Ethical Incentives for Employers in Adopting Legal Service Plans to Handle Employment Disputes
Michael Z. Green
Texas A&M University School of Law
Brandeis Law Journal, Vol. 44, p. 395, 2006
Given the difficulties for employees in finding a lawyer to handle an employment dispute and with the growth of ADR, this article asserts that employers should adopt legal service plans as an employee benefit. It might seem counterintuitive for employers to provide their employees with a legal service benefit that may be used against them in employment disputes. However, comprehensive dispute resolution systems employ fair mechanisms that allow employees to resolve their disputes as soon as possible. Having sound legal counsel can become a major component of an employer's dispute resolution system because it offers a distinct human resource advantage for employees to have legal help in resolving disputes.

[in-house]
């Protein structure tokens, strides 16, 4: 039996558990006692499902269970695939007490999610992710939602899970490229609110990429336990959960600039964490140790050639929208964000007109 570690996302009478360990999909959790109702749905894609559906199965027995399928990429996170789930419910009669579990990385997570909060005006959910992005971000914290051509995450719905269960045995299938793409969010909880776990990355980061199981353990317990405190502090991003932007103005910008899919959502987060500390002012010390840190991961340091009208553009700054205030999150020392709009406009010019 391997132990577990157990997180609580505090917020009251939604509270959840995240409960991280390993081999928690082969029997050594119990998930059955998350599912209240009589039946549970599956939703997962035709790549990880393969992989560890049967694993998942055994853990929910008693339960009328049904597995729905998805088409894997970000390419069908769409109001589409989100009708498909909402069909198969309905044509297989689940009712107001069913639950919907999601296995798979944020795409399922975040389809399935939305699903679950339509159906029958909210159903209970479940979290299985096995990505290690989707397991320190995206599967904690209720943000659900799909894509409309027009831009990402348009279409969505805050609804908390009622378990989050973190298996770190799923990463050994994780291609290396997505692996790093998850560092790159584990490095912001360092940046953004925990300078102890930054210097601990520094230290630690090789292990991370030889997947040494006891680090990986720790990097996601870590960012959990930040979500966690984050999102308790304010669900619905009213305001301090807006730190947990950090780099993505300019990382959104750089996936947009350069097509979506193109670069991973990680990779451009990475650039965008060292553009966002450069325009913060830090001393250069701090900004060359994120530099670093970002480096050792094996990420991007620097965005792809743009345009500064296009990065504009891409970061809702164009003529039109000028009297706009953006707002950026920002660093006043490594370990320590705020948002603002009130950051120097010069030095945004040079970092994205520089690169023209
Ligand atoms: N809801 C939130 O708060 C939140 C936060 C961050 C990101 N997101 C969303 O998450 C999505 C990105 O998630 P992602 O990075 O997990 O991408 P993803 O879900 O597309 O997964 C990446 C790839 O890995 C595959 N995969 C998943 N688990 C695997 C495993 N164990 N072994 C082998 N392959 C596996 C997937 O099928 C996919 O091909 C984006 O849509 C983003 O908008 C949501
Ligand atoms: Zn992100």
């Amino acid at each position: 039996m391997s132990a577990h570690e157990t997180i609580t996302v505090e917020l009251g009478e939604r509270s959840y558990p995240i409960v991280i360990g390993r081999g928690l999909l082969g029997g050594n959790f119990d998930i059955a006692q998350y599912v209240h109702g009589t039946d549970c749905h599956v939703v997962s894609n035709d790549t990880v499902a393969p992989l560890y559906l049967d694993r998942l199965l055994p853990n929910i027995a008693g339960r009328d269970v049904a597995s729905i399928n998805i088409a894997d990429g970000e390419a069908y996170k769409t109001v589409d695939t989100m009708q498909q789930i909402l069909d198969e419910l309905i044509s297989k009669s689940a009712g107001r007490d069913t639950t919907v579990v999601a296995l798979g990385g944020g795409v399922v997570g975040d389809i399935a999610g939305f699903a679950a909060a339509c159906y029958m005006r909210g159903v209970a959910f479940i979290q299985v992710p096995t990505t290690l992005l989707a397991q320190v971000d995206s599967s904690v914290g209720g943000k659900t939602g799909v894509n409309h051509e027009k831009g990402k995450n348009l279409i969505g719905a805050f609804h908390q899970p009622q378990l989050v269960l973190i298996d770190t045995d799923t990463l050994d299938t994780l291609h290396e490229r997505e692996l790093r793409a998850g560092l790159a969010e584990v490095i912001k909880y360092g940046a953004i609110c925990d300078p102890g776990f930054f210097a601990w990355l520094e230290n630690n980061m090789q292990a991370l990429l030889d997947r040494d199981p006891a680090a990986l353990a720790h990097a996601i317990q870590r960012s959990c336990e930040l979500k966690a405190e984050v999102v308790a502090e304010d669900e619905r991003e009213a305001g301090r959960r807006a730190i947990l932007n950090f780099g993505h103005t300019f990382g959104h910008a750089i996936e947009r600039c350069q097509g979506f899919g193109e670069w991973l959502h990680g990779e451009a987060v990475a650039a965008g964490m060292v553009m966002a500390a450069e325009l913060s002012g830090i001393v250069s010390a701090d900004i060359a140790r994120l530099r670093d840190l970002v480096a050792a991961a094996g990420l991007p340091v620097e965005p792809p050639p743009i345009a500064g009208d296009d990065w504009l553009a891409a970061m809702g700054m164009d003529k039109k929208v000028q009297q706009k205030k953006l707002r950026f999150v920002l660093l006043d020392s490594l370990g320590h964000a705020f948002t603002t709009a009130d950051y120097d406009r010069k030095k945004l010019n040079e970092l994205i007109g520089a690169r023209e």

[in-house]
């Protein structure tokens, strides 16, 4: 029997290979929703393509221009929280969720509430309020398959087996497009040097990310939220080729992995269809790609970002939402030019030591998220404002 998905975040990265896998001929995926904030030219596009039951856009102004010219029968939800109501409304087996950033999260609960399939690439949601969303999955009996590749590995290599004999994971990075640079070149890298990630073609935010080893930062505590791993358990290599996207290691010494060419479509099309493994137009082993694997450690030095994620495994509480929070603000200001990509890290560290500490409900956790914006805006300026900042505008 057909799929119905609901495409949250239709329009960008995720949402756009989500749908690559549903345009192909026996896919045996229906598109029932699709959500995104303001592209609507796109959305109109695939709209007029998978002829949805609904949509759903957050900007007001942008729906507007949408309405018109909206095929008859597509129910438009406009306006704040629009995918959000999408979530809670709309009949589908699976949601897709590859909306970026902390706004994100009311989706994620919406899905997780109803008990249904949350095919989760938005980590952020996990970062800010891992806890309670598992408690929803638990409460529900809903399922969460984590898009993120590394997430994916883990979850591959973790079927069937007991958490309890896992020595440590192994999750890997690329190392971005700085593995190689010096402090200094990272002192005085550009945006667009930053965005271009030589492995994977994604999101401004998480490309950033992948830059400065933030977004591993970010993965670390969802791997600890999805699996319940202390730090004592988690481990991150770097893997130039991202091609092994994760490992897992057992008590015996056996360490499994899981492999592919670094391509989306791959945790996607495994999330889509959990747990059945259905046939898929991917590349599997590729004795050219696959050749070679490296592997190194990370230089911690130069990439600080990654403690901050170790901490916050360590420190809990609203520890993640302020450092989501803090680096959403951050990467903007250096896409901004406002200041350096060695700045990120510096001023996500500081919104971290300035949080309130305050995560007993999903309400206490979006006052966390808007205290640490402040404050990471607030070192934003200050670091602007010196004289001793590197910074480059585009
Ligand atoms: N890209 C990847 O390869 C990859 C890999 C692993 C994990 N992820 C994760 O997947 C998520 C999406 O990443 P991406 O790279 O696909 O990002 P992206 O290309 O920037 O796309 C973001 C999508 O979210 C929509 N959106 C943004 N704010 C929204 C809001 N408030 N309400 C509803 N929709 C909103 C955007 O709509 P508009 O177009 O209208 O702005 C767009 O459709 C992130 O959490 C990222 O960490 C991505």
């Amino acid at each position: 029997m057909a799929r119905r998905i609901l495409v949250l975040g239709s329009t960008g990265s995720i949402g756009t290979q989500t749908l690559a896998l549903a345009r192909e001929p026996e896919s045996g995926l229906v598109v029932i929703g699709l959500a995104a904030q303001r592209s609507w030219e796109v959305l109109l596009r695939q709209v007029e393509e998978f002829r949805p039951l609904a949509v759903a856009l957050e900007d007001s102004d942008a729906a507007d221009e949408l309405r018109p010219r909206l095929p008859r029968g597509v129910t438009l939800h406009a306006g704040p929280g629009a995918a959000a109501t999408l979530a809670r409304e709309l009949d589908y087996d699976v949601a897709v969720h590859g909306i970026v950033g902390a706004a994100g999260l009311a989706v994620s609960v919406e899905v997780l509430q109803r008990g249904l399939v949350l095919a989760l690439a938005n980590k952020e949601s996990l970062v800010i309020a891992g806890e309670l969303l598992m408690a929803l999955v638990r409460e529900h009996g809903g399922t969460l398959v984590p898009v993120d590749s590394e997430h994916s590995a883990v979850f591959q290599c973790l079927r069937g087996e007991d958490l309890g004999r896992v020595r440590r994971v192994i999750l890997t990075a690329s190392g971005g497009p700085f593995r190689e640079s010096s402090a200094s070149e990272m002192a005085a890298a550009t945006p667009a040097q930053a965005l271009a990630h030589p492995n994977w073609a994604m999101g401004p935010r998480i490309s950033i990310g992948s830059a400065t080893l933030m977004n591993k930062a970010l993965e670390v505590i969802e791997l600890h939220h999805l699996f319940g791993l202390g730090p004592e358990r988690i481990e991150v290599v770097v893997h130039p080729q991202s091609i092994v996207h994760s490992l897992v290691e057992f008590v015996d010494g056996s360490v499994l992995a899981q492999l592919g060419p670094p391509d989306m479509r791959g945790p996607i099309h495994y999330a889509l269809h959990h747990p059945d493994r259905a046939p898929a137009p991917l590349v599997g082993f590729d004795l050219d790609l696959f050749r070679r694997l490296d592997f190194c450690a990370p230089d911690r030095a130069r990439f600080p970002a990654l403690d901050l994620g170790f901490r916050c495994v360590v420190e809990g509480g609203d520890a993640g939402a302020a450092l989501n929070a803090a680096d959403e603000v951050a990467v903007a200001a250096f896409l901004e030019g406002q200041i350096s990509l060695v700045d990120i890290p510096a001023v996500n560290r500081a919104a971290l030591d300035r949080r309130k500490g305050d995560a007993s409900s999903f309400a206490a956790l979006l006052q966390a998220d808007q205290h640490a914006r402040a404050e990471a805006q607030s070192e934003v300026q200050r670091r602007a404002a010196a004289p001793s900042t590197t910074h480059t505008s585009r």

The greatest benefit for employers, their lawyers and the dispute resolution professionals involved in employment disputes consists of the ethical minefields that they circumvent when an employee has legal counsel. The ethical concerns involved with the unrepresented employee, whether in courts or alternatives to the courts, presents such weighty issues that many dispute resolution professionals avoid disputes where individual employees have no legal counsel. Likewise, lawyers for employers can find themselves in ethical hot water when dealing with an opponent who has no legal counsel.
Accordingly, this article asserts that employers have major ethical and human resource incentives to provide their employees with legal services. It describes in detail one key legal services plan that has become highly publicized over the last decade. The article predicts that more of these legal service plans will become available to employees as employers recognize the significant incentives that warrant adopting them.
Number of Pages in PDF File: 16
Keywords: ethics, human resources, lawyers, dispute resolution, employment, discrimination
JEL Classification: J52, J71, K31, K41, K42, M54
Date posted: February 8, 2006
© 2015 Social Science Electronic Publishing, Inc. All Rights Reserved.
This page was processed by apollo5 in 0.422 seconds